Specific Learning Objectives
By the end of this session you should be able to:
- Describe Assisted reproductive technologies
- Enumerate the developmental events during first week
- Define Cleavage and describe the formation of morula.
- Describe development of conceptus in the fallopian tube & Explain it diagrammatically
- Describe the developmental events in the uterine cavity during first week
- Describe the Formation of blastocyst.
- Give an overview of first week of development
Assisted reproductive technology (ART)
- Offspring from these conceptions show increase in prematurity (<37 weeks gestation), low birth weight (<2500gm), & infant mortality; most of these adverse outcomes are due to increased rates of multiple births.
In vitro fertilization
- Some couples suffer from infertility despite normal ovulation in the female and normal sperm function in the male.
- Mostly this condition results from the pathological blockage of both uterine tubes.
- For such couples in vitro fertilization was devised which resulted in the birth of the first ‘test tube baby’ in 1978.
- Since then, millions of babies have been born as a result of IVF.
IN VITRO FERTILIZATION (IVF) involves the following steps:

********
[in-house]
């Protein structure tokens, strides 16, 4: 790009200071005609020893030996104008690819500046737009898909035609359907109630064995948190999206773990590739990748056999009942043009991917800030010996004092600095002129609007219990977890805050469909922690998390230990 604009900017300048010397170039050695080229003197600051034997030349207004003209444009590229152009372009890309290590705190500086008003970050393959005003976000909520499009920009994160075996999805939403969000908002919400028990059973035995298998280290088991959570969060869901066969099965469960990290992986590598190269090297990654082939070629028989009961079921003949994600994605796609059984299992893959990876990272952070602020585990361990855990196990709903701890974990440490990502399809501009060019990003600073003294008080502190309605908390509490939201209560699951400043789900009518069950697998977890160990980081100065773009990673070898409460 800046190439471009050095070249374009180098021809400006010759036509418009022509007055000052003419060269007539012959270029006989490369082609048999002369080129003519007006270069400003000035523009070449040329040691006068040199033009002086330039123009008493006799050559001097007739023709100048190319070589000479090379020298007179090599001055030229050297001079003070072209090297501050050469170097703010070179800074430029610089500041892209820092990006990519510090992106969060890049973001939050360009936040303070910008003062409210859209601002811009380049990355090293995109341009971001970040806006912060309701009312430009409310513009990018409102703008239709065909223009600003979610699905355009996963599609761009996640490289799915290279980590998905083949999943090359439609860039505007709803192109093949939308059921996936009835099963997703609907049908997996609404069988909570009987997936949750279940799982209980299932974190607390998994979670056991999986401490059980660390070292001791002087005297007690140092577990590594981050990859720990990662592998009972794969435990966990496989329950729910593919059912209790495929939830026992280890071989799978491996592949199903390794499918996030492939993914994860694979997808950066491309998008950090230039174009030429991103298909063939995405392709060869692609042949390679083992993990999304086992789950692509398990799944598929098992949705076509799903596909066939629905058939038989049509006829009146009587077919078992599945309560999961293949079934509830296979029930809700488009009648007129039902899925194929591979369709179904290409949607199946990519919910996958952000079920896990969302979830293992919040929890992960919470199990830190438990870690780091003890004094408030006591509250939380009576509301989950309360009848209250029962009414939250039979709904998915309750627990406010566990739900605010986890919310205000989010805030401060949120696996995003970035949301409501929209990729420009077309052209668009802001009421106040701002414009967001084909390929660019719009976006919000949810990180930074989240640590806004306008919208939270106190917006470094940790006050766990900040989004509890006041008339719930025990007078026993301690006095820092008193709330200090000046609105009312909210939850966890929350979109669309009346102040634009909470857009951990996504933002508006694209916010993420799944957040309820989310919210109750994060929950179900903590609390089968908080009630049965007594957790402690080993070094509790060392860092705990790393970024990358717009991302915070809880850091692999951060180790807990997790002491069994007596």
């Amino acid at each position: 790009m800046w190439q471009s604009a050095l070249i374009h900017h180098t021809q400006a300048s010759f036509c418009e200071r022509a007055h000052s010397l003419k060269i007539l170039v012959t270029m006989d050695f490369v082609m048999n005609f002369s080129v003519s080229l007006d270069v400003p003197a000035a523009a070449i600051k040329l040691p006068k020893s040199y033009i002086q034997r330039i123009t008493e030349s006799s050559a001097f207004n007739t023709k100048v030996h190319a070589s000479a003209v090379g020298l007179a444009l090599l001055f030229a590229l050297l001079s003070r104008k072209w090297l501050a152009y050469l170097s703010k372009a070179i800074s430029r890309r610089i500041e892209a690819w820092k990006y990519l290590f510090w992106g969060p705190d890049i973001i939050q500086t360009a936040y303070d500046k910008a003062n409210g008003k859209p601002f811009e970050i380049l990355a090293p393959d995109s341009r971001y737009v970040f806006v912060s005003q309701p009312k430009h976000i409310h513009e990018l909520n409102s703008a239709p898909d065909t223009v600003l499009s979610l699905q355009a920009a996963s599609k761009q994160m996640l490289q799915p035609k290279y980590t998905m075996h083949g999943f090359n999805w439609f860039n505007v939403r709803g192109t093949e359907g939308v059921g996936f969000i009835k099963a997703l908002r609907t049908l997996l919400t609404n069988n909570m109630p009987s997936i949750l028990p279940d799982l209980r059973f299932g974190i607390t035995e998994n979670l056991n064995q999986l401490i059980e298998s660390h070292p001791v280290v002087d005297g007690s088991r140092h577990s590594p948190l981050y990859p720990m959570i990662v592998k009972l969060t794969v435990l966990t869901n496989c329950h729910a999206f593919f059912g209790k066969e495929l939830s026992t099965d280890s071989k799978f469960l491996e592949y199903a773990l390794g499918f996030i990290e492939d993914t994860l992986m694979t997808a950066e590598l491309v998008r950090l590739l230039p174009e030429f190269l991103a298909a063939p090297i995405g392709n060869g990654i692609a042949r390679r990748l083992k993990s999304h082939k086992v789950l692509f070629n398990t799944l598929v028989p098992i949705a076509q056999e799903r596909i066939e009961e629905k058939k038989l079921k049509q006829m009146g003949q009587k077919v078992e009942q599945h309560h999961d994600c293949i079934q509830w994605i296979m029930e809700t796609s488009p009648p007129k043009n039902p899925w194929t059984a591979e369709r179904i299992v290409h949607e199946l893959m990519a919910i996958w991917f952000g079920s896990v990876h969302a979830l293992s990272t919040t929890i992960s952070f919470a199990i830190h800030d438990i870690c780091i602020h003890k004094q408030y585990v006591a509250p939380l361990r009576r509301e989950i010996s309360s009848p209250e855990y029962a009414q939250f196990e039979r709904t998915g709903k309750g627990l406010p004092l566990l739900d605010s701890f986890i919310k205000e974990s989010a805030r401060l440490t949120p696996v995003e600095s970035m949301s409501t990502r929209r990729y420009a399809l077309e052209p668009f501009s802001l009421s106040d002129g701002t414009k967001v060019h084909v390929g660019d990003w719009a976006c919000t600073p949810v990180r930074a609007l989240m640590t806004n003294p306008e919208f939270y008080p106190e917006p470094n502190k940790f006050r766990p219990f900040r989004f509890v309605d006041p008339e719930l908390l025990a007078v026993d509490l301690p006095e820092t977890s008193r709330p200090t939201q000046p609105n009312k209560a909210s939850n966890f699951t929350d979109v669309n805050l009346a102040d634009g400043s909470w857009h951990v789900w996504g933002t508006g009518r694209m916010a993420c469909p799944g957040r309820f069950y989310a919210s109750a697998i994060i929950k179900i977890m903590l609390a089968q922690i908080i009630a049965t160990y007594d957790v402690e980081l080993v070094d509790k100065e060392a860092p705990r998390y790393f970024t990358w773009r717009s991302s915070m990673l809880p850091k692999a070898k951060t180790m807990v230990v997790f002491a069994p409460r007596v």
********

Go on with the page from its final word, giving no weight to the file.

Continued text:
- Oocytes are obtained directly from the ovary by surgical procedure (laparoscopy).
- Once retrieved, the oocytes are placed in a Petri dish containing appropriate tissue culture medium.
- Next, the oocytes are inseminated with capacitated spermatozoa from the father and are incubated to allow fertilization.
- The resulting zygotes are allowed to develop in the culture medium to 4-8 cell stage (or earlier) and one or two are then placed in the uterus by means of a cannula inserted through the cervix.
- Incidence of multiple pregnancy or abortion is more than normal.
- Assisted in Vivo Fertilization
- Gamete intrafallopian transfer (GIFT)
- Zygote intrafallopian transfer (ZIFT)
- Intracytoplasmic sperm injection (ICSI) in case of oligospermia
- Cryopreservation of embryos Early embryos from IVF can be preserved by freezing them in liquid nitrogen with cryoprotectant (e.g., glycerol)
- Surrogate (Someone who takes the place of another person) mothers (who bears the embryo & fetus & delivers it to natural mother at birth).
- Langman’s Medical Embryology, 13th ed Page 41
Sequential phases of human development During FIRST WEEK:
- Development of a new human being is initiated when a zygote is formed as a result of fertilization of an ovum by a sperm.
- Three important developmental events occur during the first week:
1. Cleavage and formation of morula.
2. Formation of blastocyst.
3. Beginning of implantation.
- In embryology, cleavage is the division of cells in the early embryo.
- The zygote undergoes rapid cell cycles with no significant overall growth, producing a cluster of cells.
- The different cells derived from cleavage are called blastomeres and form a compact mass called the morula.
- Cleavage ends with the formation of the blastula.
- Cleavage differs from other forms of cell division in that it increases the number of cells and nuclear mass without increasing the cytoplasmic mass.
- This means that with each successive subdivision, there is roughly half the cytoplasm in each daughter cell than before that division.